Probably? At two hours in, it was pretty obvious he had no intention of doing so. He sat there on his laptop for two hours and never made any move to do anything, but if only I’d stayed for fifteen more minutes, no, everything would have been different…

This was a common thread today, with it repeatedly claimed that they ultimately challenged Cantwell, but that it’s “during the third hour”–after I’d left. They’ll have to forgive me for not believing this. I made an effort to watch the hour I missed, and not fifteen minutes after my departure did Cantwell go on an anti-trans, hate-filled rant that was met only by laughter. Laughter from this associate of mine, and not a word of rebuke.

Needless to say, under no circumstances will I watch the episode further.

Nor was there rebuke for his rejoicing in the death of the girl at Charlottesville, or for his open statement about using euphemisms to hide his blatant racism from Twitch censors. It compounded a feeling of already being wounded to see such hate go unchallenged, a gargantuan elephant in the room that was repeatedly and carefully sidestepped by the seated hosts.

There is nothing about Cantwell I find threatening, intimidating, or upsetting. I’ll gladly go toe-to-toe with him in any venue. Although suspected, I did not leave because I was angry, upset, or otherwise bothered by anything having to do with Cantwell directly. I left because there was no challenge to the hatred he expressed, other than myself, and it was made clear that my input wasn’t welcome. I’ve got better things to do with my time than watch a Nazi rant freely.

So I don’t know where I stand or even why I’m writing this, except that it’s a notable thing that happened, and I skipped out on The Call to Freedom yesterday because of it–and am likely doing so again today. This is the way I handle things; I retreat and lick the wounds. But, to be clear, there are no wounds in any way caused by Cantwell. I’d even say they’re self-inflicted, due to how I had no right to be there anyway, but, as I said, emotions are what they are and can’t be rationalized away.

But I’m now exploring the possibility of beginning a show called “She Talk Live” with Jackie, who has quit Free Talk Live. Many people seem interested in listening, and I think we’d be fools not to pursue it. So stay tuned for that.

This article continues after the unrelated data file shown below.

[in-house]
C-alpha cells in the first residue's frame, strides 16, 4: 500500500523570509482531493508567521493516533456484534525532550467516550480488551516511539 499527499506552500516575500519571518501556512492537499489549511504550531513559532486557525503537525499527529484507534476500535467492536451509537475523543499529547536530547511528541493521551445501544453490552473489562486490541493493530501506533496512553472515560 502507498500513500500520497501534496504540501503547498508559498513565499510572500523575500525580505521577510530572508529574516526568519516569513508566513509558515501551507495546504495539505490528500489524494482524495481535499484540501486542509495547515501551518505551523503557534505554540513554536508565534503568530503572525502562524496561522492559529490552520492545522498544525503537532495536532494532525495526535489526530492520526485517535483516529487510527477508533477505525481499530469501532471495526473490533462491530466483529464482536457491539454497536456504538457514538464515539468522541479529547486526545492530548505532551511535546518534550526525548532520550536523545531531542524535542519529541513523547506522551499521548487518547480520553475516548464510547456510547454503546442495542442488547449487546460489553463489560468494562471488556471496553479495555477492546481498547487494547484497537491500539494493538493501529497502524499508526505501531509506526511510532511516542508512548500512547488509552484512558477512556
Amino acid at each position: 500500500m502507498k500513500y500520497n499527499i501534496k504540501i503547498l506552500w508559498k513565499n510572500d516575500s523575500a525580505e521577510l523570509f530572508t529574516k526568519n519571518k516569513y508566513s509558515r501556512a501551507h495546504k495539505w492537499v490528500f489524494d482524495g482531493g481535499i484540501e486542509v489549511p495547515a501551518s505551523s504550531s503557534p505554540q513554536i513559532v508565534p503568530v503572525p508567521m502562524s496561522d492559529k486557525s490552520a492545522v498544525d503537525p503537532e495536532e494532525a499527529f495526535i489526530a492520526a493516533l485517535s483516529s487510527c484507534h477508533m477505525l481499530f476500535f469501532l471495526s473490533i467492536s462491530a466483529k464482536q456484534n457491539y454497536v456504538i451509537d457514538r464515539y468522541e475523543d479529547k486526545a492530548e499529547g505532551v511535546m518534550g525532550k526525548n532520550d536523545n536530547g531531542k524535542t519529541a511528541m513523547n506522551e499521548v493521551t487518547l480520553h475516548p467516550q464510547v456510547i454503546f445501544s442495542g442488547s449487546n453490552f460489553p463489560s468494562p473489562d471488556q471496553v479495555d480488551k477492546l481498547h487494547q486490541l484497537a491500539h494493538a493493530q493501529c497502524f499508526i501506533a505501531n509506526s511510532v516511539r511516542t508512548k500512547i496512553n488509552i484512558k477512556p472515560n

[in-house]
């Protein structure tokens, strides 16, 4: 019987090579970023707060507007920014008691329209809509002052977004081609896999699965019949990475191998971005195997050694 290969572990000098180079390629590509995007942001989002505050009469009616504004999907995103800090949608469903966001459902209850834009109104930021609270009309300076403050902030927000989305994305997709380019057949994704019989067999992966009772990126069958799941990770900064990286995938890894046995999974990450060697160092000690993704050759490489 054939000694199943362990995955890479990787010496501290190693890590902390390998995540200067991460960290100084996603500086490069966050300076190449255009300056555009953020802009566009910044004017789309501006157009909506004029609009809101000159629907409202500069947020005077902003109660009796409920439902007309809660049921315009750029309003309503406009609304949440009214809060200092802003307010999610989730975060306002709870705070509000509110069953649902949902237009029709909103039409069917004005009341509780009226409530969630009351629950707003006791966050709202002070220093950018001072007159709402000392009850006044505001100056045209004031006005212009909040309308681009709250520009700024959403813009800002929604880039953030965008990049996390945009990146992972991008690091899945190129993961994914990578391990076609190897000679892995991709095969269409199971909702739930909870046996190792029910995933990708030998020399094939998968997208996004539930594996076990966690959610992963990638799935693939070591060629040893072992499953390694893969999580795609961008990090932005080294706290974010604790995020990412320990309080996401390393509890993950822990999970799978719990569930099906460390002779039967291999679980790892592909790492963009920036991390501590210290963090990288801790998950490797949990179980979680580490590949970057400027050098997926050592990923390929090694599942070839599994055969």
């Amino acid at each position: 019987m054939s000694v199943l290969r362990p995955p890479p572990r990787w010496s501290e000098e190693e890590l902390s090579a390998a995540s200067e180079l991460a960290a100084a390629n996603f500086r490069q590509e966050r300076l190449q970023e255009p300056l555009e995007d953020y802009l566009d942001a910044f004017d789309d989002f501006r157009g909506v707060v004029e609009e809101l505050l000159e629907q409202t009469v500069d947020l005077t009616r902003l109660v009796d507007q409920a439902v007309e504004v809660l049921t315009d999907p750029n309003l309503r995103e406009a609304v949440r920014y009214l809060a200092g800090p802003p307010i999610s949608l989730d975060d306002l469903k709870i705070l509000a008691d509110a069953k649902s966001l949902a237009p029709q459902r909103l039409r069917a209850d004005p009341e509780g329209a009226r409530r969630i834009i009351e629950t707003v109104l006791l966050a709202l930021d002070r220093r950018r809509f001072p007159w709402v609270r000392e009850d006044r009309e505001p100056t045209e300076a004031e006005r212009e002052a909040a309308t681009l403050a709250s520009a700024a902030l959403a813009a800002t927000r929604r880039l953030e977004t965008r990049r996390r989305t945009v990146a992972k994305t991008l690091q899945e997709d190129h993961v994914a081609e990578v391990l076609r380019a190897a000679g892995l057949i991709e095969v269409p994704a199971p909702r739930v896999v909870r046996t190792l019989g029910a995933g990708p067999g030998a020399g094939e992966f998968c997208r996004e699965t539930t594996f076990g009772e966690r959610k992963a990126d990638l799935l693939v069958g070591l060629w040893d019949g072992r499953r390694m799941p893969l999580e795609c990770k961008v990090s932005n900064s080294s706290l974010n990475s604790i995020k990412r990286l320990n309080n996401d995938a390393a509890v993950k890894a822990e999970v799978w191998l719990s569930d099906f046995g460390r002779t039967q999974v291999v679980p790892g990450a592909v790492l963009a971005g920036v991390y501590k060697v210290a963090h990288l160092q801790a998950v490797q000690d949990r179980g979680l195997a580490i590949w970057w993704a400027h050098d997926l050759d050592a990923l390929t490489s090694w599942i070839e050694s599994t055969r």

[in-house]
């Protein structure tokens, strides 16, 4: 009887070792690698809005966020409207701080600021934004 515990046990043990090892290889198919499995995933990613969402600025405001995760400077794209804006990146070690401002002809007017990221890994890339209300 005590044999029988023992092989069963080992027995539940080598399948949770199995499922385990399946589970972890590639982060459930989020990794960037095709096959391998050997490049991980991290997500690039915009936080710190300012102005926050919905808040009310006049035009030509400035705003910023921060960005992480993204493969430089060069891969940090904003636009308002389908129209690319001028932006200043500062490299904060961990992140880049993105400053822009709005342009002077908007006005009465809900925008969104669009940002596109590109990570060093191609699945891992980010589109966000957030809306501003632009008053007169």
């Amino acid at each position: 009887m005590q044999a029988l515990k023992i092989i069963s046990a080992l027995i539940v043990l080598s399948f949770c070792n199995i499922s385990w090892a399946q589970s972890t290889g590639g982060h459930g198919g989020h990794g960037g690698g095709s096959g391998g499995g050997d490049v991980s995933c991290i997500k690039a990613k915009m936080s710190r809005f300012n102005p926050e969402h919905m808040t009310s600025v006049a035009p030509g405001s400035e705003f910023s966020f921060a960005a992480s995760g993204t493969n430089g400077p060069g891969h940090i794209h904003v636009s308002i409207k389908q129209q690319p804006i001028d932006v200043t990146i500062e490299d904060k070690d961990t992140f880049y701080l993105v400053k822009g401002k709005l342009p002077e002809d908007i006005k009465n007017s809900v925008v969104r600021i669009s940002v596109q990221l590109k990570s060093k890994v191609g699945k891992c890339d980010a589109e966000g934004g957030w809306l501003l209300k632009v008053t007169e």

Punching Nazis?

Question: At what point does a person’s political ideology become a determinant factor in whether it’s okay to inflict violence on them?

Answer: It doesn’t.

A lot of people have talked about this idea, whether it’s okay to punch Nazis, whether the NAP allows it, and even whether it means the NAP should be abandoned. It’s often treated as a “Gotcha!” question for Libertarians, either because the answer is so nuanced that the asker attests the libertarian has no answer, or because it causes the libertarian to stumble out of the gate. After all, Nazis are Ultra Super Evil, so it must me okay to attack them! So if your guiding principle doesn’t allow you to attack these symbols of unchecked evil, then your guiding principle has problems.

Right?

In some ways, it can be a difficult question to answer, and I understand why much ink has been spilled over attempting to dissect it and come up with an answer. This usually deals with the core of Nazi beliefs and the idea that it is the Nazi’s intention to use force, violence, and coercion against others; therefore, inflicting violence against the Nazi is an act of prevention.

But that’s the wrong answer.

We can’t allow ourselves to be distracted by magician parlor tricks that cause us to chase down obfuscations. The question is stupid and unworthy of an answer in the first place. It relies on widespread hatred of the very word “Nazi,” often regardless of whether a person knows what Nazism professes, and attempts to bait people into expressing any sort of sympathy with these people widely considered the symbols of evil. Nazis are the safe bad guy in any form of entertainment for a reason.

In fact, the person’s political identification is irrelevant to the question. Is it okay to punch a socialist? A communist? A racist? A sexist? A Muslim? A Christian? An anarchist?

“No” on all counts.

A Nazi?

“Well, you see, there are some complexities…”

“No” is still the answer.

Part of this idea that Nazis represent The Devil Incarnate is the notion that all Nazis are the same and believe exactly the same things to exactly the same extent. This is an assumption we don’t apply anywhere else, and for good reason. We all know that we’ll have a very difficult time finding two Democrats who agree on everything, two Republicans who agree on everything, two socialists who agree on everything, and you can forget finding two libertarians who agree on everything. I don’t think I’ve ever met two Christians who agree on everything, or two Muslims who agree on everything. But two Nazis who agree on everything?

It’s just assumed. “Oh, yeah, definitely… All Nazis are the same.”

I know that the propaganda during World War 2 was extremely effective, and that it has permanently colored our society, but it’s time we put aside the propaganda and evaluated things as rational adults. The fact is that, at the height of their power, lots of people were Nazis. And the reason that Hitler kept the Holocaust as quiet as he could was precisely that he knew the common people of Germany, many, many of whom were Nazis, would never have been okay with his proposed Final Solution. Many Nazis defected from the country and the party, not because they disputed National Socialism but because they rejected the Holocaust. That wartime propaganda still lingers, but all Nazis have never been the same.